Octogenarian crooner submits his Horatio Alger tale.
In the 1960s, easy-listening icon Andy Williams’s velvety voice and handsome mug became associated with a culturally conservative side of America that never embraced rock ’n’ roll. But as we learn in this surprisingly candid memoir, Williams endured a pre-success hard-knock life that rivaled the squalid upbringings of many country singers or rock stars. Raised during the Great Depression in tiny Wall Lake, Iowa, a pre-adolescent Williams and his brothers were pushed hard by their hyperambitious manager father, singing at local church socials and anywhere else they could find work. Soon the family was living a peripatetic working-class existence, moving to Des Moines, then Chicago, then Los Angeles, doing radio shows and picking up the odd decent-paying gig. In L.A., however, his father’s dogged persistence paid off when he got the brothers bit parts in a few Hollywood films. However, making it as a solo act in the post–World War II entertainment landscape nearly undid the workaholic singer. At his lowest point he was playing dingy nightclubs to little acclaim and sleeping in vermin-ridden flophouses—he once even resorted to eating dog food. Even as he began to have success on television, hosting the Andy Williams Show, while becoming a million-selling recording artist, life was still tough. Two marriages ended in divorce, and one ex-wife, singer Claudine Longet, was later involved in a controversial shooting. The author’s peak years in the late ’60s are the least compelling, as Williams rambles on about the fruits of success: art collecting, investing in Arabian horses, celebrity golf tournaments and run-ins with the Rat Pack, Elvis, John Lennon and seemingly every major or minor showbiz luminary of the day.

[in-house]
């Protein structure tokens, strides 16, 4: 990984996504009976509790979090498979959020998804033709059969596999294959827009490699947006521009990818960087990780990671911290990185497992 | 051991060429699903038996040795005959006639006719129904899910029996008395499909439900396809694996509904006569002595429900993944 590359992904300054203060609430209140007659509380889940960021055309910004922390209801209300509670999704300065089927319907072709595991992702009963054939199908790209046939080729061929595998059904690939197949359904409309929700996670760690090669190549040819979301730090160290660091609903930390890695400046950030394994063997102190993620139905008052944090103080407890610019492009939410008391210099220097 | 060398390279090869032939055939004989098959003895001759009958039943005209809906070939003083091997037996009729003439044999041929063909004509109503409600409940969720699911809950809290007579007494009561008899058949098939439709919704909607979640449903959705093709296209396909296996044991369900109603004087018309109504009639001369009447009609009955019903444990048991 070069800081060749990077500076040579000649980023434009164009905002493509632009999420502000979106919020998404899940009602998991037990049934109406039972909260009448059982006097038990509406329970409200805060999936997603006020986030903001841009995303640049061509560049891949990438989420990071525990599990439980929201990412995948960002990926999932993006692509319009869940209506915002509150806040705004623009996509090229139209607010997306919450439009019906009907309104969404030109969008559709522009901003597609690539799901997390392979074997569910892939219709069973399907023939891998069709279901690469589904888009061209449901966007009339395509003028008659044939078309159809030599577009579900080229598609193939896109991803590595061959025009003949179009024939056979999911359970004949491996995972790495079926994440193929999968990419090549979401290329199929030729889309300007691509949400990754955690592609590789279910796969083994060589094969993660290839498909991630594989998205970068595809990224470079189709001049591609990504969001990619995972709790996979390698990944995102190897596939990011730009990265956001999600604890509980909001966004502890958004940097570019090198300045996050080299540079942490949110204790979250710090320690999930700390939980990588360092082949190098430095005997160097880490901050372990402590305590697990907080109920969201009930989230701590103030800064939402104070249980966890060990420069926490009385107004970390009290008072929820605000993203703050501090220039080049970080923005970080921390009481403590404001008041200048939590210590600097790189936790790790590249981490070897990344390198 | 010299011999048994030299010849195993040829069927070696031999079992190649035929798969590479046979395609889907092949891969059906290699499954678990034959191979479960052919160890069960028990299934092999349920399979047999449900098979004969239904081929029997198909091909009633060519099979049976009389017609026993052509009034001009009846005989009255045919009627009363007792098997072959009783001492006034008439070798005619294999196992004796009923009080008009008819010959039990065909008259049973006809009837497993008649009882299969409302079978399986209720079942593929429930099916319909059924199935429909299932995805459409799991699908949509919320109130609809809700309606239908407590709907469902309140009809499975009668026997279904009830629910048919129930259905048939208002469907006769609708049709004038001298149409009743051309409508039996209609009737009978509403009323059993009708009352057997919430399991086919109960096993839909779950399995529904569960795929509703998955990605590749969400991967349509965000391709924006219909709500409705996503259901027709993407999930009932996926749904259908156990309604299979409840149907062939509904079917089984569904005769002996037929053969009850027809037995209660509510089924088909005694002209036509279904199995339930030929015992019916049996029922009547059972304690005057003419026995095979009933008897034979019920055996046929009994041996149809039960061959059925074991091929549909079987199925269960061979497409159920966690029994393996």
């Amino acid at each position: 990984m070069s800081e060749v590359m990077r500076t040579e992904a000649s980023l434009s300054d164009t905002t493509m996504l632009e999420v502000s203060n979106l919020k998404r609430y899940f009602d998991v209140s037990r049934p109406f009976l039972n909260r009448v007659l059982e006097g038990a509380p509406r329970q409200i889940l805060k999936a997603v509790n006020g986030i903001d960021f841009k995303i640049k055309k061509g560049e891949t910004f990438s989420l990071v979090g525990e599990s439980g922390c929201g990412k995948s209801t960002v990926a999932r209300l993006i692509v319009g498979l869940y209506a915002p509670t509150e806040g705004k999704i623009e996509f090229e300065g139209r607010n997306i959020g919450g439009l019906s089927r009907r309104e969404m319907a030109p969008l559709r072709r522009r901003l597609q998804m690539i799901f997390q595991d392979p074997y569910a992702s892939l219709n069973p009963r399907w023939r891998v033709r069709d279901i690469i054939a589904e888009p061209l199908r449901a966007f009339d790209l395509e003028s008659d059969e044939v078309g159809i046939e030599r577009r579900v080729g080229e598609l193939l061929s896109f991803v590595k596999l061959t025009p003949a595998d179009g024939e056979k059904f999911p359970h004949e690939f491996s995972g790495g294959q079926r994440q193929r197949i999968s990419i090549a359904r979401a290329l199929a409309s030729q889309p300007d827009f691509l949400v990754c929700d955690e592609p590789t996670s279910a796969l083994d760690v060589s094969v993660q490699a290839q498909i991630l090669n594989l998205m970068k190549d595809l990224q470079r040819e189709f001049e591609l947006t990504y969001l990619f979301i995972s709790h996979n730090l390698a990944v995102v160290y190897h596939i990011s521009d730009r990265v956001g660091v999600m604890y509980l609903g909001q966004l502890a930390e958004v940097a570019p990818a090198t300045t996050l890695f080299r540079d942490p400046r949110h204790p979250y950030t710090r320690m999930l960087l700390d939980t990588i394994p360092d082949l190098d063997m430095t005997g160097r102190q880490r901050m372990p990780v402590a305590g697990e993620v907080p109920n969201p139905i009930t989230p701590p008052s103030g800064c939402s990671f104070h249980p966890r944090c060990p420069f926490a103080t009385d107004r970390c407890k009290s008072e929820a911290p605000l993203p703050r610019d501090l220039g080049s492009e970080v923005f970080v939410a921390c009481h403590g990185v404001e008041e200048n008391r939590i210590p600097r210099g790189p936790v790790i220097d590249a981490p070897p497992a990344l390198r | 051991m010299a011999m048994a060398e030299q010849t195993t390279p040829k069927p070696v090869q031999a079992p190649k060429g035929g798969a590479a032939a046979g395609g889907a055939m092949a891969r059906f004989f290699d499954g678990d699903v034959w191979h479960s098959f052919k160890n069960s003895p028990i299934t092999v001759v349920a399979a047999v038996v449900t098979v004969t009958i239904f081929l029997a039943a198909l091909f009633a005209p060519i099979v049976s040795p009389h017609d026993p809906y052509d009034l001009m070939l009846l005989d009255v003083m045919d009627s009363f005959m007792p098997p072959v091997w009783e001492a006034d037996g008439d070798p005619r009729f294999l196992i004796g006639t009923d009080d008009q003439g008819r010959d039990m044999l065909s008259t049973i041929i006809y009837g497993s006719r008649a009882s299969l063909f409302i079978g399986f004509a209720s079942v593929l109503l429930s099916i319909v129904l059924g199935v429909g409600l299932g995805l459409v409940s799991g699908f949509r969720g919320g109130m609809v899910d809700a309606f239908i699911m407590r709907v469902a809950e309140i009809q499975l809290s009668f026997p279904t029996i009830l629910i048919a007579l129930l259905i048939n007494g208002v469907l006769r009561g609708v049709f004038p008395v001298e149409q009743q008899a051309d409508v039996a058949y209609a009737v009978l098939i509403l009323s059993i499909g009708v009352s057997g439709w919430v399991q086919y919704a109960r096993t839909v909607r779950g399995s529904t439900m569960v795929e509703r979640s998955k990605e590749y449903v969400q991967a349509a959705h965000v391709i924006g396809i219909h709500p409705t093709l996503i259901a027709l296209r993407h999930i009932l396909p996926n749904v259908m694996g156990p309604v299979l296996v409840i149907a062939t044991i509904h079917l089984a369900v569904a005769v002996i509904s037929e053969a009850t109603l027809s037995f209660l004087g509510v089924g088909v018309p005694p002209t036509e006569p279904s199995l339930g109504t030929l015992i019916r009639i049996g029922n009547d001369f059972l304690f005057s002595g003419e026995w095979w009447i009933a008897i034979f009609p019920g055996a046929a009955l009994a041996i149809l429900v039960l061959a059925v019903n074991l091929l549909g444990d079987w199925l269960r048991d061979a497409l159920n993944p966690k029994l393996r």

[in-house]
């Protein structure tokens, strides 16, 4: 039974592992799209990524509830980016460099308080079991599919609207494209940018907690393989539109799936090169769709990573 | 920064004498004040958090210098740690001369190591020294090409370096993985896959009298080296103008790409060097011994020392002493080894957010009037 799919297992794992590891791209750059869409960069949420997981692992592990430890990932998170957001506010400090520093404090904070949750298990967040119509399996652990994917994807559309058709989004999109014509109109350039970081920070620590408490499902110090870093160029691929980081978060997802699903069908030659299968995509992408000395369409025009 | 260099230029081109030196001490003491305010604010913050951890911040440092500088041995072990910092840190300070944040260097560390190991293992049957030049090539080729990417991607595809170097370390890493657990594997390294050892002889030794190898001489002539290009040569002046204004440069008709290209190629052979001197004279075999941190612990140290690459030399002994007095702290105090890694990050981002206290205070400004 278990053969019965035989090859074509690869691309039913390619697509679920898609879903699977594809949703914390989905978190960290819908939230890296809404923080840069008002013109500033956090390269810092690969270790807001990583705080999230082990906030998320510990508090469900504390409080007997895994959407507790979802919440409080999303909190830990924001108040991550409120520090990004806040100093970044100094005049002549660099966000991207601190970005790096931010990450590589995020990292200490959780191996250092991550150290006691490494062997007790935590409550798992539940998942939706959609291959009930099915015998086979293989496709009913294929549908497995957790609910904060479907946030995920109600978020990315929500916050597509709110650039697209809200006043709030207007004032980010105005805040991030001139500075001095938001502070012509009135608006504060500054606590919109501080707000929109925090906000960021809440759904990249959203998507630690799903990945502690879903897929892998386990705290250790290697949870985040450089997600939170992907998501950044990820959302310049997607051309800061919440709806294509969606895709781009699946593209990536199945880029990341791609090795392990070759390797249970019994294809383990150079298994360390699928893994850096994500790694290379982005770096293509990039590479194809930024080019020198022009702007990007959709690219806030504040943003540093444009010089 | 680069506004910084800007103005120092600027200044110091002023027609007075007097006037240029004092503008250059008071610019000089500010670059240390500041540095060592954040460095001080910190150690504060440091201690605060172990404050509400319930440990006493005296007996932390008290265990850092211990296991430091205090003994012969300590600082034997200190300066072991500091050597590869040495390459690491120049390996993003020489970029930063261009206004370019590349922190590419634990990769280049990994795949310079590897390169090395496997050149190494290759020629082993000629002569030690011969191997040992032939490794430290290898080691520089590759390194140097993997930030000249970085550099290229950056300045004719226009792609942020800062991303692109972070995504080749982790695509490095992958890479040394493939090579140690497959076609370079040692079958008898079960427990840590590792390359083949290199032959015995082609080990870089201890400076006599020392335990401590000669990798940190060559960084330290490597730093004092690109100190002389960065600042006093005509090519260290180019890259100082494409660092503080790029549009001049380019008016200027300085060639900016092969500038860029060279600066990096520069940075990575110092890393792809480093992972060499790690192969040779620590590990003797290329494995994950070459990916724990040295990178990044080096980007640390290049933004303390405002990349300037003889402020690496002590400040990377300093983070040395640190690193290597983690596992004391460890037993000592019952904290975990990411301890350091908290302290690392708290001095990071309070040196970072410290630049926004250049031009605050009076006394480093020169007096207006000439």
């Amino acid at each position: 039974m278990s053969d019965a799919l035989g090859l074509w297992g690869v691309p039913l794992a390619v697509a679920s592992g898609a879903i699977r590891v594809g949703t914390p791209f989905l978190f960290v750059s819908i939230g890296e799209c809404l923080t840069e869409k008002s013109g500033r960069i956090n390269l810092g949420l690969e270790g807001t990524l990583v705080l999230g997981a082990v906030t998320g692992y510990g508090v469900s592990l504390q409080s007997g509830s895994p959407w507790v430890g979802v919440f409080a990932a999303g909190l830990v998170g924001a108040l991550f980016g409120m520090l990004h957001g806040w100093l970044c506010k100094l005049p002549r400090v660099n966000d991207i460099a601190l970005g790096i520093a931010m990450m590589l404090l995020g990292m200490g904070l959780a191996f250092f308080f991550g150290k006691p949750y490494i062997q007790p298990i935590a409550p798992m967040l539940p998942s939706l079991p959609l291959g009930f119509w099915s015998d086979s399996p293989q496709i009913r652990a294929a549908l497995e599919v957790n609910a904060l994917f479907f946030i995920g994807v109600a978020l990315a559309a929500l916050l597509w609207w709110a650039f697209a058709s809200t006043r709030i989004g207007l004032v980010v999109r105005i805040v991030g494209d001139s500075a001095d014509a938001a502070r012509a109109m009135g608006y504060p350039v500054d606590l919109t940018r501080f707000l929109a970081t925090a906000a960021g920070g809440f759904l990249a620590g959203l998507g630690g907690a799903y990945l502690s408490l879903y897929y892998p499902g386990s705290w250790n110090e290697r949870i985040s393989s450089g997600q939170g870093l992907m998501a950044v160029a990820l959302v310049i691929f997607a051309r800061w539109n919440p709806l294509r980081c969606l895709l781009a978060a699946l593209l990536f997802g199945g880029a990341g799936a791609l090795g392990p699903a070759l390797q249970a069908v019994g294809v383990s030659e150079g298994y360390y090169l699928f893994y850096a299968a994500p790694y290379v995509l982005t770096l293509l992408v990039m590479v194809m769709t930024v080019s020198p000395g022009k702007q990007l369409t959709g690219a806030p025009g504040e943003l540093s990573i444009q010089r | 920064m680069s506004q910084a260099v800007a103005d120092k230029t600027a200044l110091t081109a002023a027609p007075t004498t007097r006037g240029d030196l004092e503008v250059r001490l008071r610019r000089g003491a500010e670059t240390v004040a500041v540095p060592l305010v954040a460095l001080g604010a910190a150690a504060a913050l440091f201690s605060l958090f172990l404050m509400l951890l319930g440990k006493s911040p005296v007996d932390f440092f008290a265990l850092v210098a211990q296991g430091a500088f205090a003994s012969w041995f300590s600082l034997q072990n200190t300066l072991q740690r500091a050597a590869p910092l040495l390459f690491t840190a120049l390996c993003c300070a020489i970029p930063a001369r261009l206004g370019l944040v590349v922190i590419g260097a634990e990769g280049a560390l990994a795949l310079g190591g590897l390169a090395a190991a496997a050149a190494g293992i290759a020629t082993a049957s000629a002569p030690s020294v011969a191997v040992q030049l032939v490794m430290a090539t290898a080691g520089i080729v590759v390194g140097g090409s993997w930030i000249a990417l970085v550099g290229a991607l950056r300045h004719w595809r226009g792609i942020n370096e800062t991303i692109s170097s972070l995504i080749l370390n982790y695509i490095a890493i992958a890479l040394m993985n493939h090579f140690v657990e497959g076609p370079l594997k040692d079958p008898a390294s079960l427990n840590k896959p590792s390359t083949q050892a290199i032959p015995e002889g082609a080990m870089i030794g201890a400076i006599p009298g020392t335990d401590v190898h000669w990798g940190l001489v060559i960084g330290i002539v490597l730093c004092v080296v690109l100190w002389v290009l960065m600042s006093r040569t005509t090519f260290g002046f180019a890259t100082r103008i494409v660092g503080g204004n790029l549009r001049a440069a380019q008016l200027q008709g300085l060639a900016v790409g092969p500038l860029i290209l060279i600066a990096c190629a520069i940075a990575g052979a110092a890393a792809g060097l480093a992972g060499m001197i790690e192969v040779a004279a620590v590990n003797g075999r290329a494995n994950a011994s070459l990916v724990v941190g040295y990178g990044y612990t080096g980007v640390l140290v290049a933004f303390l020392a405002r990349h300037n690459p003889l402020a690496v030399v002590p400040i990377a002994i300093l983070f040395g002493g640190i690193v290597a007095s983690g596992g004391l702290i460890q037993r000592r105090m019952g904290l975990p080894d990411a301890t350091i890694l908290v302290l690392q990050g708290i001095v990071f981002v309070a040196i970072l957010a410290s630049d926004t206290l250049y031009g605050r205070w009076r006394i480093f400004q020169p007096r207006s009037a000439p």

Equal parts oddly compelling and eye-crossingly dull.